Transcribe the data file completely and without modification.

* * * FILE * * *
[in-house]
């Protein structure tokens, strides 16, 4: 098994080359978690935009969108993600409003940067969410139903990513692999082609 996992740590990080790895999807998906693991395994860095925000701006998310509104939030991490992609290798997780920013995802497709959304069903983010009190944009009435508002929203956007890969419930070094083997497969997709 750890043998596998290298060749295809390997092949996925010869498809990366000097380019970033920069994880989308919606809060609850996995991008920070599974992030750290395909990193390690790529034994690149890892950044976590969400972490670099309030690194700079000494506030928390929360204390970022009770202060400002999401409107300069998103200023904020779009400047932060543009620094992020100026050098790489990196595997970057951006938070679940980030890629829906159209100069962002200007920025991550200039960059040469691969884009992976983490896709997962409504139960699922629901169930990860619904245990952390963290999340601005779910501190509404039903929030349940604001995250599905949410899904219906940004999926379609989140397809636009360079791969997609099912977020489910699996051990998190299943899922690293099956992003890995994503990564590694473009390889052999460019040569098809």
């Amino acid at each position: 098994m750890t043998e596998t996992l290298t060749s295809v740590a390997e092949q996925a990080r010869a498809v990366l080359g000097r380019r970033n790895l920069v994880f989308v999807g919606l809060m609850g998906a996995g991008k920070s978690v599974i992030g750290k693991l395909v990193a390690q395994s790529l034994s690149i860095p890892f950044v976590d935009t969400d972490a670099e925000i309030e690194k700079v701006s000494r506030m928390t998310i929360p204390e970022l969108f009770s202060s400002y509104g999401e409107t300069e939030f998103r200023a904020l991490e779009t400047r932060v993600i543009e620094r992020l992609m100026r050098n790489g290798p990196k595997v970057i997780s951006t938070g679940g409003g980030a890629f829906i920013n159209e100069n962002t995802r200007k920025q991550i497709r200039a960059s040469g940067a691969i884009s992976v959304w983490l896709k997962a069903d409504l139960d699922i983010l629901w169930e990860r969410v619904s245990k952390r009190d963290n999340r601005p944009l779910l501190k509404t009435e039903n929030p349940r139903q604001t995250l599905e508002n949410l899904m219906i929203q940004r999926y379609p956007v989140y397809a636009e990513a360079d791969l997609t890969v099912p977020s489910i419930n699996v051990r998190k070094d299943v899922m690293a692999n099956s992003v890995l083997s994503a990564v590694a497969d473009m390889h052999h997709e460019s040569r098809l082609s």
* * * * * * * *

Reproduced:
[in-house]
């Protein structure tokens, strides 16, 4: 098994080359978690935009969108993600409003940067969410139903990513692999082609 996992740590990080790895999807998906693991395994860095925000701006998310509104939030991490992609290798997780920013995802497709959304069903983010009190944009009435508002929203956007890969419930070094083997497969997709 750890043998596998290298060749295809390997092949996925010869498809990366000097380019970033920069994880989308919606809060609850996995991008920070599974992030750290395909990193390690790529034994690149890892950044976590969400972490670099309030690194700079000494506030928390929360204390970022009770202060400002999401409107300069998103200023904020779009400047932060543009620094992020100026050098790489990196595997970057951006938070679940980030890629829906159209100069962002200007920025991550200039960059040469691969884009992976983490896709997962409504139960699922629901169930990860619904245990952390963290999340601005779910501190509404039903929030349940604001995250599905949410899904219906940004999926379609989140397809636009360079791969997609099912977020489910699996051990998190299943899922690293099956992003890995994503990564590694473009390889052999460019040569098809």
């Amino acid at each position: 098994m750890t043998e596998t996992l290298t060749s295809v740590a390997e092949q996925a990080r010869a498809v990366l080359g000097r380019r970033n790895l920069v994880f989308v999807g919606l809060m609850g998906a996995g991008k920070s978690v599974i992030g750290k693991l395909v990193a390690q395994s790529l034994s690149i860095p890892f950044v976590d935009t969400d972490a670099e925000i309030e690194k700079v701006s000494r506030m928390t998310i929360p204390e970022l969108f009770s202060s400002y509104g999401e409107t300069e939030f998103r200023a904020l991490e779009t400047r932060v993600i543009e620094r992020l992609m100026r050098n790489g290798p990196k595997v970057i997780s951006t938070g679940g409003g980030a890629f829906i920013n159209e100069n962002t995802r200007k920025q991550i497709r200039a960059s040469g940067a691969i884009s992976v959304w983490l896709k997962a069903d409504l139960d699922i983010l629901w169930e990860r969410v619904s245990k952390r009190d963290n999340r601005p944009l779910l501190k509404t009435e039903n929030p349940r139903q604001t995250l599905e508002n949410l899904m219906i929203q940004r999926y379609p956007v989140y397809a636009e990513a360079d791969l997609t890969v099912p977020s489910i419930n699996v051990r998190k070094d299943v899922m690293a692999n099956s992003v890995l083997s994503a990564v590694a497969d473009m390889h052999h997709e460019s040569r098809l082609s």